[C# Design Patterns] The Dependency Injection Pattern

This post will demonstrate the Dependency Injection (DI) design pattern. Dependency Injection is also known as Dependency Inversion, or Inversion of Control (IoC).

 

Video version here:

 

What it is

Dependency Injection is a special use of the Strategy Pattern. If you aren’t familiar with it, please see this post on the Strategy Pattern first.

With the Strategy Pattern, you pass an object into a function. The function uses the passed-in object to perform some action. You can pass in different objects, to perform the action differently – as long as the object matches the specified interface.

With Dependency Injection, the action you want the Strategy object to perform is one where the function needs to use an external resource – like a database, the file system, a web service, etc.

The reason you would do this is to let you write automated tests for the function, without needing to access the external resource. That way, you don’t need to worry if the database/file system/web service is working the way your automated test needs it to work.

 

Examples

This example will use a “Player” class, for a game. It has a CreateNewPlayer function, which does three things:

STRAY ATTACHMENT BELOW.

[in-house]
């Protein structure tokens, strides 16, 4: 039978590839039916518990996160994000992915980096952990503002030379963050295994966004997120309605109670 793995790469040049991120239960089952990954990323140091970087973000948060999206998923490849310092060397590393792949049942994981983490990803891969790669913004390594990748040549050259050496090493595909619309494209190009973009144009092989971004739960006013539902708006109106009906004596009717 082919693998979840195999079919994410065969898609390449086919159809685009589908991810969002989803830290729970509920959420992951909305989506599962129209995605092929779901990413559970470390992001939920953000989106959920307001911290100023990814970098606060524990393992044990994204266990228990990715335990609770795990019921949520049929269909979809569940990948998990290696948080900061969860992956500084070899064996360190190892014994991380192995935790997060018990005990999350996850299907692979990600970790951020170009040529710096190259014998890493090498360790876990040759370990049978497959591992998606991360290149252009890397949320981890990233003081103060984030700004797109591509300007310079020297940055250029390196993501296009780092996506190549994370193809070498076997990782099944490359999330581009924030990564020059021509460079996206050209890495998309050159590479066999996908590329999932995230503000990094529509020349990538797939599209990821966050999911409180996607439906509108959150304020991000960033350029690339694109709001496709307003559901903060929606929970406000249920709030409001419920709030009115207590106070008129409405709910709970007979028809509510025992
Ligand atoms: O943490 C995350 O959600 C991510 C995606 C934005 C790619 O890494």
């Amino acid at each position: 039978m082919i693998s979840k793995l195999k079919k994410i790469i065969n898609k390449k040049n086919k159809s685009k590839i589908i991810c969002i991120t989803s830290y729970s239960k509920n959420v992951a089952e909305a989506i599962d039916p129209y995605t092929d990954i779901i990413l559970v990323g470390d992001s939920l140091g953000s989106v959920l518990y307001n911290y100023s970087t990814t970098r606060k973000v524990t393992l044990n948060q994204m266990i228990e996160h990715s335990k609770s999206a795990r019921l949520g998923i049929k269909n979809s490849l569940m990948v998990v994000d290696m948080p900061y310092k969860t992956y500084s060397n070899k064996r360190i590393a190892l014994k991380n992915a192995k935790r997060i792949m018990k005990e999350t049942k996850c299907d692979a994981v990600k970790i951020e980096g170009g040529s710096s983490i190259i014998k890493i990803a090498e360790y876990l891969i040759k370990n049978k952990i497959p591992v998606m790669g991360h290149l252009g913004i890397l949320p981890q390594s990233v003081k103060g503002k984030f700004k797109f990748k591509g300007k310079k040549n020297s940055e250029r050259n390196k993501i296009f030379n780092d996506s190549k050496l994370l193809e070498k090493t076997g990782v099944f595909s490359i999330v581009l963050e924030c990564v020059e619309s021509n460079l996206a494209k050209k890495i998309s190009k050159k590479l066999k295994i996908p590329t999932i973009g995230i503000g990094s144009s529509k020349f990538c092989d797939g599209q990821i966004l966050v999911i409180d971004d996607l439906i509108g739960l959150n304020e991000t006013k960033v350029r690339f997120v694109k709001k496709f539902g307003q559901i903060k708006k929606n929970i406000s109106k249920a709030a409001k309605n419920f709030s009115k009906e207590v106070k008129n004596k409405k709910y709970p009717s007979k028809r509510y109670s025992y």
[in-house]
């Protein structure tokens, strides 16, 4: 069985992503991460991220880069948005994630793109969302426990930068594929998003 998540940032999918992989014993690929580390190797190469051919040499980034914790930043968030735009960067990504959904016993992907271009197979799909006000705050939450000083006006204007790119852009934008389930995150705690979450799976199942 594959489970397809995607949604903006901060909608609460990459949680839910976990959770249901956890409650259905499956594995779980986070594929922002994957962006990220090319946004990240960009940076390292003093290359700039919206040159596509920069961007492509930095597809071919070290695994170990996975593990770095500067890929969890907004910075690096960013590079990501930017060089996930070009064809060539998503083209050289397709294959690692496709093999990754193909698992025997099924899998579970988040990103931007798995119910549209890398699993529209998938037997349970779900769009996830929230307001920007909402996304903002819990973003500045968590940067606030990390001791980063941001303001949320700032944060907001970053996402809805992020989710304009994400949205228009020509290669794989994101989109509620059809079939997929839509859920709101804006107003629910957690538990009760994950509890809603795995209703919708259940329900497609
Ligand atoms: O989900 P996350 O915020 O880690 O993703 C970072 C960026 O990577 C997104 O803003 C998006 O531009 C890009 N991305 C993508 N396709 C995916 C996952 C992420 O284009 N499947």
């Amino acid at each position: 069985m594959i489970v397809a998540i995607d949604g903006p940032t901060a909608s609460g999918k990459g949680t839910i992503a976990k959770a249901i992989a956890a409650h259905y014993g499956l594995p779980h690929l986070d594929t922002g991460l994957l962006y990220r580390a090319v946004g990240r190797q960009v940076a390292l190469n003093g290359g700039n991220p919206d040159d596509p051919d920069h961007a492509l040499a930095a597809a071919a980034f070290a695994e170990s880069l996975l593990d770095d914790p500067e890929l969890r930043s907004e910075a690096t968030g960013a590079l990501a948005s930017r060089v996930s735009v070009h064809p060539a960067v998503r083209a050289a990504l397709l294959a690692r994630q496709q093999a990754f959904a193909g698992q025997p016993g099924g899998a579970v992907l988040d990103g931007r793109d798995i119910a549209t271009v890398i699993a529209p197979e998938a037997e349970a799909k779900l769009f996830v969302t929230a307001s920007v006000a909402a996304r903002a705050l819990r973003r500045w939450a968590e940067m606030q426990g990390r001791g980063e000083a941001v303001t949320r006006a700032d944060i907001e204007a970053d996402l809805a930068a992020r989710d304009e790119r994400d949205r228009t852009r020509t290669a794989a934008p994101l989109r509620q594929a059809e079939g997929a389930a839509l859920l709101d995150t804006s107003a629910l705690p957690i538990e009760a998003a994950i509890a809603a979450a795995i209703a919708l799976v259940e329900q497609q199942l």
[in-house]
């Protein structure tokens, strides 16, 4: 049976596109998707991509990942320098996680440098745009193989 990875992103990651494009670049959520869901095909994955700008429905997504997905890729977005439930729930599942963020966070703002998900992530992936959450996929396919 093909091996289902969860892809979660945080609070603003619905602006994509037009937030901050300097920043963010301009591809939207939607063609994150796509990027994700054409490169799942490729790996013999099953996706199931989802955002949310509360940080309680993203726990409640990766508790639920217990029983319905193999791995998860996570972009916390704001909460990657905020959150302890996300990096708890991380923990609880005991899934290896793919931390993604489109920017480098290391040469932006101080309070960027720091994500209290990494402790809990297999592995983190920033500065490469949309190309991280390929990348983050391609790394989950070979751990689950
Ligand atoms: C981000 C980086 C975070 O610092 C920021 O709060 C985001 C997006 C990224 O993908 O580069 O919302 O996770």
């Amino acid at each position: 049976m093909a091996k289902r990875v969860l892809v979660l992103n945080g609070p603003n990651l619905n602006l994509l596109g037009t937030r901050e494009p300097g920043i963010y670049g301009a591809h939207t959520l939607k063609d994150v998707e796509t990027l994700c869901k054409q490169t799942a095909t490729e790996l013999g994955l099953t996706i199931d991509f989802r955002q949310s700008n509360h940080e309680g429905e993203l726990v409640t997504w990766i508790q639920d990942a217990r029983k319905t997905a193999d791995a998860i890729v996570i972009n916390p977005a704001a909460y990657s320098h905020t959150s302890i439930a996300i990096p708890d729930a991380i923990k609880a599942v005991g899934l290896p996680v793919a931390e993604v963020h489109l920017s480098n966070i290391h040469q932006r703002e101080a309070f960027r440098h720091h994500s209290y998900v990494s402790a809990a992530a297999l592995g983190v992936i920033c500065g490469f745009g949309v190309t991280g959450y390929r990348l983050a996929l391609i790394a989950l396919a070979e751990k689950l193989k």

1. Raise an error if the player name parameter is an empty string.
  2. Raise an error if the player name already exists in the database.
  3. If there weren’t any errors, add the player to the database.

Notice that #2 and #3 need to access the database.

 

Non-Pattern Version

Player.cs

The CreateNewPlayer function performs the first thing we need it to do – raise an error if the “name” parameter is empty.

Then, it creates a PlayerDataMapper object (see the code below), to do the next two things we need it to do – interact with the database.

 

PlayerDataMapper.cs

This has a problem, if we want to create automated tests for the CreateNewPlayer function.

For the tests to pass, we need to have a running database. We would want to create a test for when the player name exists in the database, and when it does not exist. So, we would need to add the record (or delete it) before running the different tests.

Also, if we have many tests that use the database, it will take a long time to run them and know if the tests pass – or not.

 

TestPlayer.cs

So, in this unit test class, we can only test the failure condition for when the name parameter is an empty string. Any other test requires a working database, with specific data in it (or not in it).

 

Pattern Version

 

In order to create unit tests, which are tests that do not need external resources (such as a database, the file system, etc.), I’ll convert CreateNewPlayer to use Dependency Injection.

That way, I can pass in a “mock” PlayerDataMapper object for CreateNewPlayer to use. That mock object won’t need a database, and can be set up to return whatever results the unit tests need.

 

IPlayerDataMapper.cs